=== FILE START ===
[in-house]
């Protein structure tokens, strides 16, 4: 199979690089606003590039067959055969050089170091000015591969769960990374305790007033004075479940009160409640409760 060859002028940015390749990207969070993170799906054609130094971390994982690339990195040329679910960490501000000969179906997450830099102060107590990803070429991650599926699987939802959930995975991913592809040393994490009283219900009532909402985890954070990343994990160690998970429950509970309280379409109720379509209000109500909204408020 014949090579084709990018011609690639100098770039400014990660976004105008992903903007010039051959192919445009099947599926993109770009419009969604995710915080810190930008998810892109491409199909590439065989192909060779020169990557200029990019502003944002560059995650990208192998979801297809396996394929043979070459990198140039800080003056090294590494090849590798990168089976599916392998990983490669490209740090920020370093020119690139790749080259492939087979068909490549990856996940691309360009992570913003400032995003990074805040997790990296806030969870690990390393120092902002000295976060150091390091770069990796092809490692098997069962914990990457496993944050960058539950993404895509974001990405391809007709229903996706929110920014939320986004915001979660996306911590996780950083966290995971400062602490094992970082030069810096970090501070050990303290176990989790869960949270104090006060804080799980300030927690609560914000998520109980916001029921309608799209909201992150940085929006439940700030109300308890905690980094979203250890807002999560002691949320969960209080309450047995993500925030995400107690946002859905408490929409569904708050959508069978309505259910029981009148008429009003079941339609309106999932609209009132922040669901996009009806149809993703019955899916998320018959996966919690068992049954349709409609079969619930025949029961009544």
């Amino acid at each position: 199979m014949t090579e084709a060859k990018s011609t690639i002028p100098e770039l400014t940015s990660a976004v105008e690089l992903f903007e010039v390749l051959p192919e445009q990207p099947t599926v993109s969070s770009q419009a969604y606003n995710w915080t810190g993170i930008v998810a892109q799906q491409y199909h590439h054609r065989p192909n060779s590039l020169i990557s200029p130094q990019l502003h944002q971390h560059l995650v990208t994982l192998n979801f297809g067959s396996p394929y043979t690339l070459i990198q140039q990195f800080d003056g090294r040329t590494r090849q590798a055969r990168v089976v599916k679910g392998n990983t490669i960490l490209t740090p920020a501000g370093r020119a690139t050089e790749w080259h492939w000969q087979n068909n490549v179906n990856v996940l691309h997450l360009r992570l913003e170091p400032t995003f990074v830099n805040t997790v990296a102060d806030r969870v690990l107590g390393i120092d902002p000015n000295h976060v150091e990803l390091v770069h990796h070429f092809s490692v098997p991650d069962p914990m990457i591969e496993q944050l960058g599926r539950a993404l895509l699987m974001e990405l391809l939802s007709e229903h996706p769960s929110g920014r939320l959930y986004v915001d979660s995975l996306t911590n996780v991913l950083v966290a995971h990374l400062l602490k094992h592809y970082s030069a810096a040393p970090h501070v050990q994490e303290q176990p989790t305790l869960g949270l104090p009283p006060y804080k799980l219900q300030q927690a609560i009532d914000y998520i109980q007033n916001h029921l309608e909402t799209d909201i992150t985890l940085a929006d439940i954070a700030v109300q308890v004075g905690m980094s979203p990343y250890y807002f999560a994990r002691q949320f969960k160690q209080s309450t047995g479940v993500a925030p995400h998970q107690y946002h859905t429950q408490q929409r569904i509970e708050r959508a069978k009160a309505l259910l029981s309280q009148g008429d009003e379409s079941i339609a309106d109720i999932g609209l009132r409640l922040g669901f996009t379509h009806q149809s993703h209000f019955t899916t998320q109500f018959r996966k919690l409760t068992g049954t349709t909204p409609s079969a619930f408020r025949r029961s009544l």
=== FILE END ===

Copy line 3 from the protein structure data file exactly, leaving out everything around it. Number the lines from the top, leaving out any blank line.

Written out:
């Amino acid at each position: 199979m014949t090579e084709a060859k990018s011609t690639i002028p100098e770039l400014t940015s990660a976004v105008e690089l992903f903007e010039v390749l051959p192919e445009q990207p099947t599926v993109s969070s770009q419009a969604y606003n995710w915080t810190g993170i930008v998810a892109q799906q491409y199909h590439h054609r065989p192909n060779s590039l020169i990557s200029p130094q990019l502003h944002q971390h560059l995650v990208t994982l192998n979801f297809g067959s396996p394929y043979t690339l070459i990198q140039q990195f800080d003056g090294r040329t590494r090849q590798a055969r990168v089976v599916k679910g392998n990983t490669i960490l490209t740090p920020a501000g370093r020119a690139t050089e790749w080259h492939w000969q087979n068909n490549v179906n990856v996940l691309h997450l360009r992570l913003e170091p400032t995003f990074v830099n805040t997790v990296a102060d806030r969870v690990l107590g390393i120092d902002p000015n000295h976060v150091e990803l390091v770069h990796h070429f092809s490692v098997p991650d069962p914990m990457i591969e496993q944050l960058g599926r539950a993404l895509l699987m974001e990405l391809l939802s007709e229903h996706p769960s929110g920014r939320l959930y986004v915001d979660s995975l996306t911590n996780v991913l950083v966290a995971h990374l400062l602490k094992h592809y970082s030069a810096a040393p970090h501070v050990q994490e303290q176990p989790t305790l869960g949270l104090p009283p006060y804080k799980l219900q300030q927690a609560i009532d914000y998520i109980q007033n916001h029921l309608e909402t799209d909201i992150t985890l940085a929006d439940i954070a700030v109300q308890v004075g905690m980094s979203p990343y250890y807002f999560a994990r002691q949320f969960k160690q209080s309450t047995g479940v993500a925030p995400h998970q107690y946002h859905t429950q408490q929409r569904i509970e708050r959508a069978k009160a309505l259910l029981s309280q009148g008429d009003e379409s079941i339609a309106d109720i999932g609209l009132r409640l922040g669901f996009t379509h009806q149809s993703h209000f019955t899916t998320q109500f018959r996966k919690l409760t068992g049954t349709t909204p409609s079969a619930f408020r025949r029961s009544l």